Friday, August 1, 2008
Fiction Friday - None of My Business
None of My Business
The upstairs room in the house across the street from my bread shop often has its blinds drawn. It’s the room above the one with the geraniums that belongs to Hans and Erma. Even this morning when I went out to sweep off my walk and put out my “daily special” signs, the blinds were closed up tight. From my place behind my cash box, I can see the stairs that lead up to that room. Every so often, someone goes up there, but no one seems to come down.
Mrs. Schwartz used to live in that upstairs room, God rest her soul. She’s fortunate that she doesn’t see the goings on nowadays. I didn’t think anyone had rented her place until I saw these men going up there carrying carpet bags and dressed in black suits.
Not that it’s any of my business, you know, but these are strange days. After the raid last week, people even suspect their neighbors. Why, two men were arrested as spies in the blue house just two blocks over, next to where my sister Ava lives.
She saw the whole thing—the soldiers in their drab uniforms and their big machine guns. They marched right up on that porch and busted in the door. Ava was out hanging up laundry. She pretended she wasn’t paying attention, but she saw it all. She nearly fainted when one of the soldiers looked straight at her and shifted his gun in his hands.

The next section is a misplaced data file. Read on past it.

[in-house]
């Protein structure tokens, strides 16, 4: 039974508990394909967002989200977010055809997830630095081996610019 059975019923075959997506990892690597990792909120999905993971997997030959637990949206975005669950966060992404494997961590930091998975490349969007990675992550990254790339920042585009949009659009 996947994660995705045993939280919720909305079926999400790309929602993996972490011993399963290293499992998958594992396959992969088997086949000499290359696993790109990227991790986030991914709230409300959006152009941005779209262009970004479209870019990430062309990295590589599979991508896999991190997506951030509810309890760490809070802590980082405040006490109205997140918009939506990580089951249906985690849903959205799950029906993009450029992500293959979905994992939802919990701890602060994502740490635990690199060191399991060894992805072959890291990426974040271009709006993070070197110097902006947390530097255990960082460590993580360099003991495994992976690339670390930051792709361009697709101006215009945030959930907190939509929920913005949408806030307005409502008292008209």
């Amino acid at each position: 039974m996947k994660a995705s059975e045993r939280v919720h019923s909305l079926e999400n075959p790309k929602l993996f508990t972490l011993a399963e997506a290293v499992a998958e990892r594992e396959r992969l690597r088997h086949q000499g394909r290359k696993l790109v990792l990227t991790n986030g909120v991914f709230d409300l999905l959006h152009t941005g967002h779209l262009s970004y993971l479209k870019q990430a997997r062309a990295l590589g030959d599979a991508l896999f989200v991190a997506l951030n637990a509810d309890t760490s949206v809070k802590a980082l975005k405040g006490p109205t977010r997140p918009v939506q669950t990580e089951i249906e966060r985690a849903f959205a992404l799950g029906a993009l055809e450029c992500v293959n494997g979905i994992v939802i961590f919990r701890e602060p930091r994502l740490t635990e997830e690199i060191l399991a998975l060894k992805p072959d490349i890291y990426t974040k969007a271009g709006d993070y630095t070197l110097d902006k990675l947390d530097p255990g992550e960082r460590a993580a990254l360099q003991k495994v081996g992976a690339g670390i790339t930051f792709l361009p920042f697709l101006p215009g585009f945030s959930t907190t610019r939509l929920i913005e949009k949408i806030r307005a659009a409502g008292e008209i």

The soldiers were really rough on the prisoners, kicking and shoving them into the covered truck. What a scare for poor Ava! It’s best if you don’t know too much. She said the soldiers questioned her, but she’s just a poor woman who takes in laundry, and doesn’t know anything, so they let her alone.
Helga came in for her two loaves of round, rye bread yesterday. She said a watchmaker and his family were arrested in the town where her uncle lives for helping two Jewish families escape. The watchmaker had built a secret room in his house to hide the Jews until they could escape late at night. Helga heard the watchmaker would be taken to the gas chamber for helping those families. Now she’s afraid to sell eggs to the Goldsteins who live four houses down.
When I was busy making my bread this morning, I saw a man through my shop window. He had a long untrimmed beard and climbed the stairs to that apartment across the street. He didn’t see me, though he looked around first to see if anyone was following him. I’ve been watching and he hasn’t come back down yet.
Rumors say there is a tunnel in the basement of Hans and Erma’s house. I heard strange noises a few nights back, like tapping on my water pipes and muffled voices. Maybe there’s a secret room there where people can hide. Hans doesn’t laugh anymore and Erma only hurries in to buy her brown bread. She bought three loaves yesterday, not two like she used to.
These are strange days, but then, it’s really none of my business….
© 1995 Bonnie Winters
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